Acura, Road Test Reviews

2006 Acura RL – Road Test

When I first saw the RL last year I thought it was a very classy and beautiful car. Not quite as gorgeous as the TL, but definitely a car that stands out – yet at the same time it does blend in with all the other cars when in a parking lot.

First Impressions
First impressions on getting into the car were very positive. The seats are 8-ways adjustable for the driver and 4 for the front passenger. The seats are heated and cooled, according to the comfort of each passenger – not an arbitrarily temperature like some heated seats I’ve used. Another convenience is both front passengers being able to adjust the heat/air temperature in their own zone. That’s a marriage counselor included in the price of the car!

I found the seat very uncomfortable until I found the lumbar-support button, after adjusting that I was much more comfortable, but still not as comfortable as in a Volvo or even the Acura TL seat. After a week with the car I never did find a satisfying seating position where I was really comfortable.

Entry and exit is very good with the doors swinging wide for easy access. It’s quite a big car, but once you’re inside and ready to drive off, it seems to shrink. It didn’t feel as large and intimidating I was expecting. Looking out the front window and having no reference points as to the length of the hood takes a little getting used to. Drivers of Acura/Hondas won’t have any trouble, as this is simply a typical Honda trait. Once you get used to it you don’t even think about it.

Windows, mirrors and seat adjustments are very easy to find and use, but operating the stereo takes real concentration (at first) – don’t try learning it while you drive! I couldn’t even load a CD ‘til I got home and looked at the 250 page manual. On that note – you don’t have to study the manual to learn how to operate it, just a quick look-see to get your bearings should suffice. A quick thirty-second look through the manual, and I was changing the pre-set radio stations, the bass, treble, sub woofer and had a CD in the dash. As for the SatNav it has it’s own 132 page manual!

As Acura’s flagship vehicle the RL is a wonderful car. Its 3.5 Litre 24-valve V6 engine is silky-smooth and very quiet, as you’d expect from a $50,000 [$70,000 CDN] car. Horsepower is rated at 300 @ 6200 rpm, and torque is a respectable 260 @ 5000 rpm. The throttle system is Drive-By-Wire and the almost-invisible 5-speed automatic is “Sequential SportsShift” with paddle shifters on the steering wheel.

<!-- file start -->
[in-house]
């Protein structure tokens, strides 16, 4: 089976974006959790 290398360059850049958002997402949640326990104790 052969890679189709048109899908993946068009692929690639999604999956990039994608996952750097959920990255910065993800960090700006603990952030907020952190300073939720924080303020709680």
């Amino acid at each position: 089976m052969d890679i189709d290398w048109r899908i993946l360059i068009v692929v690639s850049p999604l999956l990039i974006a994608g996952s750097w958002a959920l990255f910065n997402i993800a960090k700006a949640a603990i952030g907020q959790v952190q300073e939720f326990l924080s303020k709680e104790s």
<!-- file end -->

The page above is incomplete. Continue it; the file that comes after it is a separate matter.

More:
What isn’t usual among luxury cars is the Super Handling All-Wheel-Drive System (SH-AWD) on the RL. The system is designed not only for the safety of all-wheel-drive, but also to enhance performance by sending extra power to the outside wheels when driving in the twisty bits. The torque can be split up to 70% front-to-back, and when cornering all the power going to the rear can be directed to the outside wheel.

The “Sequential SportsShift” with paddle shifters is very simple to use – you go from Park to Drive and it’s regular automatic. If you want to have some fun knock the shifter to the left and now you can use the flappy paddles to run through the gears. The right one up-shifts and the left one downshifts. If you leave it in gear and it reaches the rev-limiter, it automatically up-shifts so there’s no damage to the engine. I found one occasion where I was trying to gear down to overtake a car on a hill and it just wouldn’t gear down for me fast enough. It was a bit infuriating as it ended up being as sluggish as my father’s Oldsmobile.

With 300hp on tap I expected the RL to have lots of giddy-up, but it was always a leisurely stroll up to and over the speed limit with no sense of urgency. Whether kicking down the throttle in automatic, or using the flappy-paddles it was quite similar, although if you started from 1st gear there was a bit of an improvement. Maybe that’s what Acura wanted built into the RL, but I found it less than exhilarating to drive. Since there was no real difference, after the first day of driving, I’d just leave it in automatic. The Acura CSX is far more satisfying to drive using the flappy-paddle gearbox.